But it isn’t practical for us to have to talk to a central data-center every time we want to buy a cup of coffee, or track our reward points. A company like Starbucks has literally thousands of stores like this one. My particular bank branch lives in a Kroger in the same plaza, and that also tends to be where I buy groceries for the week. In one little plaza are about maybe a quarter of the transactions I do throughout the week.

So where does my data live?

Well, some of it does live back at that central data center, but the part that interacts with me, that knows who I am when I walk through the door, and knows that most mornings I just go for something like a “venti kati kati”, that part is stored in a data closet in the physical Starbucks store, or in a cash register.

That’s the edge. If our data-center is the hub of a wheel, branches of stores are at the end of each of the spokes. A mini-data center, maybe a single computer or a couple of network devices live everywhere, making it possible for a Starbucks to know who you are when you walk through the door (doubly so if you walk in with a smartphone).

And bad things can happen on the edge.

The Target hack last Christmas was due in large part to someone infiltrating the computer that updated the software on Target cash registers, and loading their own little trojan programs inside. Every cash register is a manifestation of the edge, and this is where millions got their credit card information stolen.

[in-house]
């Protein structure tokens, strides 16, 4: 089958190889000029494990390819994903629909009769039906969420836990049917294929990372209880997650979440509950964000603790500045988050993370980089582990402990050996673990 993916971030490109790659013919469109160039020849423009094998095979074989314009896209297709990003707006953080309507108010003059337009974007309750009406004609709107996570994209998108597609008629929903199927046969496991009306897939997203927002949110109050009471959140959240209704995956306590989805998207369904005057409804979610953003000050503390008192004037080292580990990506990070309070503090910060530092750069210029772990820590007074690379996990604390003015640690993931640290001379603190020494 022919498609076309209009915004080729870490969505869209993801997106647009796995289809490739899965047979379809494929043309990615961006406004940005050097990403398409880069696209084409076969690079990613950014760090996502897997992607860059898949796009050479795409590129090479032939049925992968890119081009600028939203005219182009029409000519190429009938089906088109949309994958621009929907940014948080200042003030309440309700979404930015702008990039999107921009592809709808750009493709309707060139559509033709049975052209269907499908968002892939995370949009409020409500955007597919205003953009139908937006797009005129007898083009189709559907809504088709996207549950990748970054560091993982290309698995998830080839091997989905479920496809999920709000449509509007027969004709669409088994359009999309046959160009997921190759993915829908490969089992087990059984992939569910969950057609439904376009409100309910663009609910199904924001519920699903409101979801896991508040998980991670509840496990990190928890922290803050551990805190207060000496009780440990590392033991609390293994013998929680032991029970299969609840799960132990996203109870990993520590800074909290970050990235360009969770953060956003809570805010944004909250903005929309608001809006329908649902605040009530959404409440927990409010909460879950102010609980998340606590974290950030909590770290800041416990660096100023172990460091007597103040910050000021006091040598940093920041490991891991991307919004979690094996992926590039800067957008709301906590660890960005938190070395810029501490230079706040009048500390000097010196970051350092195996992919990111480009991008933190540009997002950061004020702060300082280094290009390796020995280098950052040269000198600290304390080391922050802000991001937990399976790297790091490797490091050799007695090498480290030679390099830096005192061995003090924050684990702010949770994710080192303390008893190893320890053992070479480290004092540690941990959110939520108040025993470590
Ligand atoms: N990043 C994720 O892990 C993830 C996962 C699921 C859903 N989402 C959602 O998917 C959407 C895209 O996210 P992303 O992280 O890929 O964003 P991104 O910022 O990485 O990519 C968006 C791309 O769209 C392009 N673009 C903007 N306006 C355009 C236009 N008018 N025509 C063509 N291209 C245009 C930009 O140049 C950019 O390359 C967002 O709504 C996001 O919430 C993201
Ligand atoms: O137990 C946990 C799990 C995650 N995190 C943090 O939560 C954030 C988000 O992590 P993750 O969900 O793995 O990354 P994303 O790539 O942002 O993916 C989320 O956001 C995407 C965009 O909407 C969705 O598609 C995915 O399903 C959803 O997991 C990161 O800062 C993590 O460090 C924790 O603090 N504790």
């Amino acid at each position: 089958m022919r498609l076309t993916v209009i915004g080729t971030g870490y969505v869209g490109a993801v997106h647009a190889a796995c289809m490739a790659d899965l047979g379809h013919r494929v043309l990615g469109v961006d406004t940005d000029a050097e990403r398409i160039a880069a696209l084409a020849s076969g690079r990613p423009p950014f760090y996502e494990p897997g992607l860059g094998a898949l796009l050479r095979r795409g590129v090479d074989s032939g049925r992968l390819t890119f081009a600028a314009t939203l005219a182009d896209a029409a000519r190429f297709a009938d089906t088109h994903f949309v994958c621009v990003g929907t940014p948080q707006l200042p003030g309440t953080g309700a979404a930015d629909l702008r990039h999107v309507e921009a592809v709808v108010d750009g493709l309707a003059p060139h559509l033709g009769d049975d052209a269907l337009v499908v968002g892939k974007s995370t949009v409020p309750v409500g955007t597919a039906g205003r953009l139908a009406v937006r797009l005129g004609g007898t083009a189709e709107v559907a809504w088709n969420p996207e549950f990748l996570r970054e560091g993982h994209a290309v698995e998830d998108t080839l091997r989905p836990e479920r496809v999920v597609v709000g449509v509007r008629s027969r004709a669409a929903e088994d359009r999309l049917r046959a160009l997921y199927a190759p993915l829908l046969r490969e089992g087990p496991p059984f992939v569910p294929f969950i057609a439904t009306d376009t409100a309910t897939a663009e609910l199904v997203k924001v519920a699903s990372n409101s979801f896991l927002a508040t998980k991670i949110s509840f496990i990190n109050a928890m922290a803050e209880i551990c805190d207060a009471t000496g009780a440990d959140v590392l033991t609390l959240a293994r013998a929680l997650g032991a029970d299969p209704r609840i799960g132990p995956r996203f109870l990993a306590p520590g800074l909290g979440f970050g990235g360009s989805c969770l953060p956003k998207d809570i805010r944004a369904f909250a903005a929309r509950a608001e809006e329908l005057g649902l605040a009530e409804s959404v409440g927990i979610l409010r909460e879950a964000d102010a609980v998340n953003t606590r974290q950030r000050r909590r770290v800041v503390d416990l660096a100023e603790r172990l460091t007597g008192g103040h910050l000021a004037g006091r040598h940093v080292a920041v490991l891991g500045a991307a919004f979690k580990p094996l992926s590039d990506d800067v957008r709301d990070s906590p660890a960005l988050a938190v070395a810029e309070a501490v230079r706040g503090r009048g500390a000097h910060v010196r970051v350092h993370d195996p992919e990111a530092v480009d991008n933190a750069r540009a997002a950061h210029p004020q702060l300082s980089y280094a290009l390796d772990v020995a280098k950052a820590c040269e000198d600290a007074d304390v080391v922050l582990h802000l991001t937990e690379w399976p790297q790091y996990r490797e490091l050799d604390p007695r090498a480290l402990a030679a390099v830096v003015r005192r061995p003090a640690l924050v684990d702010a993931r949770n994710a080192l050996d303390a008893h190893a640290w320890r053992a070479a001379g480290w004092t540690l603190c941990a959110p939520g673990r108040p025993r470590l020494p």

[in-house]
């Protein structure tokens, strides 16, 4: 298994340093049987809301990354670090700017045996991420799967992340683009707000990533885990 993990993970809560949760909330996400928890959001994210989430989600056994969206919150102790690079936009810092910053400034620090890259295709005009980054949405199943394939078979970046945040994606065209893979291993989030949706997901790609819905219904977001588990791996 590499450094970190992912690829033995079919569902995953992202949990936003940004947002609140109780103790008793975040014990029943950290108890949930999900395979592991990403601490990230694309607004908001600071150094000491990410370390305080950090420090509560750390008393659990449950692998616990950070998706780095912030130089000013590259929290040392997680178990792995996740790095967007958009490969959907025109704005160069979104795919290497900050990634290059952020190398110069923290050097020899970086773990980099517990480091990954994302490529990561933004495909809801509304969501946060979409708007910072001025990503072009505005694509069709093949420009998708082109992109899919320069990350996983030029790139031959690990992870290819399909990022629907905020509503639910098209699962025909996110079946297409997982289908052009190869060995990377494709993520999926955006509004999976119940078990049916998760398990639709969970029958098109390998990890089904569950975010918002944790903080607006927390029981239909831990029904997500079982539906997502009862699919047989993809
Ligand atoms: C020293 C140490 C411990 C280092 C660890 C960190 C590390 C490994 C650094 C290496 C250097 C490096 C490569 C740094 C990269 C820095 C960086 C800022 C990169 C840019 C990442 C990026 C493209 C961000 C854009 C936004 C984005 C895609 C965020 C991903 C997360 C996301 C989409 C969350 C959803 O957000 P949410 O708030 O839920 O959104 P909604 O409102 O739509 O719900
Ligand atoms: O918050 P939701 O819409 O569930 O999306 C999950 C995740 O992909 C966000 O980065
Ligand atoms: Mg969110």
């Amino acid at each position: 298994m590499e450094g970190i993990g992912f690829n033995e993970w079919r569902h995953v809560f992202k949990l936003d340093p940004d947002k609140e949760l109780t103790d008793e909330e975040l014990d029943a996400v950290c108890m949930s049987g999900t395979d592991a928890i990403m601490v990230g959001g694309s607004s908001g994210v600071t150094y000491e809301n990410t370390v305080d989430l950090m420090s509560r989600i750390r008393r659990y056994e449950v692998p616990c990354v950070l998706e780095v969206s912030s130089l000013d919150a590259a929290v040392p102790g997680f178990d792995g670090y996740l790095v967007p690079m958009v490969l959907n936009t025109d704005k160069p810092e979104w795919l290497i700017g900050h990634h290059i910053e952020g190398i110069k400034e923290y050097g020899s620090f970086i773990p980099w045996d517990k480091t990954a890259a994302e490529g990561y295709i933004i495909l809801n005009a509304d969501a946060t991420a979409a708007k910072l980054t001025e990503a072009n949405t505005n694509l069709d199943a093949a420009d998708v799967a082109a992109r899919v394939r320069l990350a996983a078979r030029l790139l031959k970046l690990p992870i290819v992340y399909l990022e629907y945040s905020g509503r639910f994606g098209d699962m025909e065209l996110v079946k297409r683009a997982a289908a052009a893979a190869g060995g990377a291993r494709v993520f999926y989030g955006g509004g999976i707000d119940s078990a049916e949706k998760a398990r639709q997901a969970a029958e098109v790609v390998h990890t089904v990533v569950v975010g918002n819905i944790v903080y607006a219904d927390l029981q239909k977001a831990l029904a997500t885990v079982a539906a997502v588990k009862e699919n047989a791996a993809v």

See, a large data-center has pretty good security. To break into its system, you’d often need to have physical access. But the edge by its very nature, has to operate wherever you are. And its often homogeneous, seen one branch computer seen ‘em all.

So what do we do? Well, honestly probably nothing. We live in a society that is moving toward “the internet of things”. Even more devices besides what we conventionally think of as computers will start talking to the net, whether it’s a smart pill bottle, pedometer or even our umbrella. We’re paying for things with our smartphones, loading up coupons on our reward cards, and depositing checks by taking a picture. The only way to support that massive influx of data is a data-center infrastructure that is both centralized and distributed.

And the faster we grow, the harder it becomes to make everything secure.

But that’s okay. We change our passwords, have credit card fraud protection and two-step authentication. I’m not proposing we go to a cash only society, or bring down the net, or anything like that. I just think we should be aware of how our world is continuing to change around us, and at least be able to put a name to it.

So there, you’ve learned the one data-center term you’ll ever need to know.

Okay, there’s also UPS (Uninterpretable Power Source). It’s a big battery that keeps everything running when the power goes out. Now you know two.


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Manga Madness

Well, I’ve been meaning to write this post for a couple of weeks now, and finally have a good morning to sit down and do it. As I’m typing my fingers are being gently massaged by my vibrating keyboard as my laptop does burns. Again, these are all books I received from NetGalley in exchange for an honest review, including Pride and Prejudice which I actually had to request (more on that later).


Anomalby Nukuharu

51uYmefdybLThis is actually a collection of stories from indie Japanese Authors, published by Gen Manga Entertainment. The cover story is so-so, featuring a man with a hundred eyes all over his body helping a man to see, but then holding that gift over him. “You know those eyes I gave you? Pretty great huh?” We’ve got a detective who solves crimes by reenacting the actions of the murderer and victim with his male partner (so if you like a little yaoi action there you go). The later stories are more interesting, in part because they stray into weirder territory that seems very distinctly Japanese.